As we enforce our immigration laws, comprehensive immigration reform also requires us to improve those laws by creating a new temporary worker program. This program would create a legal way to match willing foreign workers with willing American employers to fill jobs that Americans will not do. Workers would be able to register for legal status for a fixed period of time, and then be required to go home. This program would help meet the demands of a growing economy, and it would allow honest workers to provide for their families while respecting the law.
This plan would also help us relieve pressure on the border. By creating a legal channel for those who enter America to do an honest day's labor, we would reduce the number of workers trying to sneak across the border. This would free up law enforcement officials to focus on criminals, drug dealers, terrorists and others that mean to harm us. Our plan would create a tamper-proof identification card for the temporary legal worker, which, of course, would improve work site enforcement.
Listen, there's a lot of opinions on this proposal -- I understand that. But people in this debate must recognize that we will not be able to effectively enforce our immigration laws until we create a temporary worker program. The program that I proposed would not create an automatic path to citizenship, it wouldn't provide for amnesty -- I oppose amnesty. Rewarding those who have broken the law would encourage others to break the law and keep pressure on our border. (Applause.)
A temporary worker program, by contrast, would decrease pressure on the border. I support the number of -- increasing the number of annual green cards that can lead to citizenship. But for the sake of justice and for the sake of border security, I'm not going to sign an immigration bill that includes amnesty. (Applause.)
I look forward to continue working with the United States Congress on comprehensive immigration reform. In the House of Representatives, your Arizona congressmen are building strong support for border enforcement among their colleagues. Judiciary Committee Chairman Sensenbrenner and Homeland Security Chairman King are moving bills that include tough provisions to help secure this border. The House plans to vote on this legislation soon; I urge them to pass a good bill.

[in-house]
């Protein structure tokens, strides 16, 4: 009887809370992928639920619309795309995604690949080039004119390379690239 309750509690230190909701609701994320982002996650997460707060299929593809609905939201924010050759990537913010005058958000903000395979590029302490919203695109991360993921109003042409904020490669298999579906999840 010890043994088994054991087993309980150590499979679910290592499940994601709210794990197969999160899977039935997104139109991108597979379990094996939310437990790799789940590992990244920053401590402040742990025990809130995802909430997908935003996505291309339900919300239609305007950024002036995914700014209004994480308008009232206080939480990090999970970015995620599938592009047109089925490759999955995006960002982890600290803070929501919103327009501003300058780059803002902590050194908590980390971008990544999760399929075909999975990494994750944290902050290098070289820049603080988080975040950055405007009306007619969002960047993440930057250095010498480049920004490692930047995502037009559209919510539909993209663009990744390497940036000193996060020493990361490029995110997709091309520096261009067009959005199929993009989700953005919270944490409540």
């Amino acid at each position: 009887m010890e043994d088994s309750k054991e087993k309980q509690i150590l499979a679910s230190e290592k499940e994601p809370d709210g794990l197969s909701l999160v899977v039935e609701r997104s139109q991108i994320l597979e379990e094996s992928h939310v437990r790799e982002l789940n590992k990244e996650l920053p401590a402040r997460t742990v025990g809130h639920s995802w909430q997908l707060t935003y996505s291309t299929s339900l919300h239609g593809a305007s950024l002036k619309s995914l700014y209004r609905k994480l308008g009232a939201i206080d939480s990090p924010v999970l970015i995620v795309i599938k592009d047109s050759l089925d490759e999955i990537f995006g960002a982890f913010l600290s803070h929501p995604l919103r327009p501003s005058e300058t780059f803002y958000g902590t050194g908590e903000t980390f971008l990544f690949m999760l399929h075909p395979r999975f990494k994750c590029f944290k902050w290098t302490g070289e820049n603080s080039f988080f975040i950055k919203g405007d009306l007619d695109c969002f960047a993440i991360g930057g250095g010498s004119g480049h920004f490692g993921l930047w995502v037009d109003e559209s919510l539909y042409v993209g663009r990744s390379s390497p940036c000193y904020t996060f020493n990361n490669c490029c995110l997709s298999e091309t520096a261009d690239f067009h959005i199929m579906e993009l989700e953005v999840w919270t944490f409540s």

The Senate is continuing to work on border legislation, as well. This legislation improves border security and toughens interior enforcement and creates a temporary worker program. Senators McCain and Kyl have taken the lead. It's two good men taking the lead, by the way. I'm confident something is going to get done that people of Arizona will like, with these two Senators in the lead. (Applause.)
Majority Leader Frist and Judiciary Committee Chairman Specter said they're going to take action in early 2006. See, we have a chance to move beyond the old and tired choices of the immigration debate, and come together on a strategy to enforce our laws, secure our country, and uphold our deepest values.
We make good progress, but you know like I know, there's a lot more to be done. And we've got to continue to work together to get that done, and I'm optimistic that Congress will rise to the occasion. By passing comprehensive immigration reform, we will add to this country's security, to our prosperity, and to justice.
Our nation has been strengthened by generations of immigrants who became Americans through patience and hard work and assimilation. In this new century, we must continue to welcome immigrants, and to set high standards for those who follow the laws to become a part of our country. Every new citizen of the United States has an obligation to learn our customs and values, including liberty and civic responsibility, equality under God and tolerance for others, and the English language. (Applause.) We will continue to pursue policies that encourage ownership, excellence in education, and give all our citizens a chance to realize the American Dream.
I appreciate once again being here with the Border and Immigration Security officers who have volunteered for a difficult and urgent assignment. I appreciate their courage. By defending our border, you're defending our liberty, and our citizens, and our way of life. I'm proud to stand with you today, and the American people stand with you, as well. May God bless you all, and may God continue to bless our country. (Applause.)
END 3:06 P.M. MST
November 28, 2005
Bush plans anti-illegals campaign
I just read in the The Washington Times, By Bill Sammon, published November 28, 2005